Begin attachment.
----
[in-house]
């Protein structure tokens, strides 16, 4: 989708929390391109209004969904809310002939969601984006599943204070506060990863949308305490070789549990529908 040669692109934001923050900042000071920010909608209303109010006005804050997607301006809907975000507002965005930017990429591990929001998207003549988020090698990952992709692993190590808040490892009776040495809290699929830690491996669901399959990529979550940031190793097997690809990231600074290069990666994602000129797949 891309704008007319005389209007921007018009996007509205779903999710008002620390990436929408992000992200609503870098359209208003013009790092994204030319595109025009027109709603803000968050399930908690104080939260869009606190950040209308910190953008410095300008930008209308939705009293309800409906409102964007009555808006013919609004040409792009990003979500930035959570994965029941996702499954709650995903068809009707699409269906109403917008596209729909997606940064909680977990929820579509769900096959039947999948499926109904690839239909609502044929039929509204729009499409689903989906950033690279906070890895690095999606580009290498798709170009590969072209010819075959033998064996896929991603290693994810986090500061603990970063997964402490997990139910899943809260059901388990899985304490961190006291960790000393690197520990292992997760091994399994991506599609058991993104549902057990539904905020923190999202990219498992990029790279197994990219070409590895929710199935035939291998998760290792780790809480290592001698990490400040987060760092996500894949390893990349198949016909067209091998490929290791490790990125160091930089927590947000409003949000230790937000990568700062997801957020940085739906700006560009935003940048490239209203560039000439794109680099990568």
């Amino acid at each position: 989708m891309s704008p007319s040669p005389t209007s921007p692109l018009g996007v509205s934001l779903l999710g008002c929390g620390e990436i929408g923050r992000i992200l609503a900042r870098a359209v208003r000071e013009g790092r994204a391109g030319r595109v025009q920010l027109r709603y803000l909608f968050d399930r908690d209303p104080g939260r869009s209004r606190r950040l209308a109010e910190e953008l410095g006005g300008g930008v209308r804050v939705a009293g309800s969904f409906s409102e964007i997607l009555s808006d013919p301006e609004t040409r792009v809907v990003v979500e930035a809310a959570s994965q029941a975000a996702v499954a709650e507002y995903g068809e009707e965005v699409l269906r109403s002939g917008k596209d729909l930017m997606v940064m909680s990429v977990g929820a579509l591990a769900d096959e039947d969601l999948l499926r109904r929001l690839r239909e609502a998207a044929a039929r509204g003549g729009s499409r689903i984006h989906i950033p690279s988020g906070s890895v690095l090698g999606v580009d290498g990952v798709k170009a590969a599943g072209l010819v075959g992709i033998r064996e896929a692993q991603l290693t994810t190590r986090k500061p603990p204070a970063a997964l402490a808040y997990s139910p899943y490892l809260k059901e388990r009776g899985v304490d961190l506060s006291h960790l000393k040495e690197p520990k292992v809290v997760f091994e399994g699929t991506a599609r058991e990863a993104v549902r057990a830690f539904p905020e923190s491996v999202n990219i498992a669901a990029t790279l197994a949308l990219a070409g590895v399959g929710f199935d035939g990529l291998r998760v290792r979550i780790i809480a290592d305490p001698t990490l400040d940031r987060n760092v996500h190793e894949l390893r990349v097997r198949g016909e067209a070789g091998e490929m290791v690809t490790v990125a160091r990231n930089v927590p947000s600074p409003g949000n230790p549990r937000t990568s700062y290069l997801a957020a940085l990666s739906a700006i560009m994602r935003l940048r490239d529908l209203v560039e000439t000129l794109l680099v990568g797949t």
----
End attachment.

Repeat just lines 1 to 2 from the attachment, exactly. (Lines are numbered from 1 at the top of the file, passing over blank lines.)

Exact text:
[in-house]
């Protein structure tokens, strides 16, 4: 989708929390391109209004969904809310002939969601984006599943204070506060990863949308305490070789549990529908 040669692109934001923050900042000071920010909608209303109010006005804050997607301006809907975000507002965005930017990429591990929001998207003549988020090698990952992709692993190590808040490892009776040495809290699929830690491996669901399959990529979550940031190793097997690809990231600074290069990666994602000129797949 891309704008007319005389209007921007018009996007509205779903999710008002620390990436929408992000992200609503870098359209208003013009790092994204030319595109025009027109709603803000968050399930908690104080939260869009606190950040209308910190953008410095300008930008209308939705009293309800409906409102964007009555808006013919609004040409792009990003979500930035959570994965029941996702499954709650995903068809009707699409269906109403917008596209729909997606940064909680977990929820579509769900096959039947999948499926109904690839239909609502044929039929509204729009499409689903989906950033690279906070890895690095999606580009290498798709170009590969072209010819075959033998064996896929991603290693994810986090500061603990970063997964402490997990139910899943809260059901388990899985304490961190006291960790000393690197520990292992997760091994399994991506599609058991993104549902057990539904905020923190999202990219498992990029790279197994990219070409590895929710199935035939291998998760290792780790809480290592001698990490400040987060760092996500894949390893990349198949016909067209091998490929290791490790990125160091930089927590947000409003949000230790937000990568700062997801957020940085739906700006560009935003940048490239209203560039000439794109680099990568």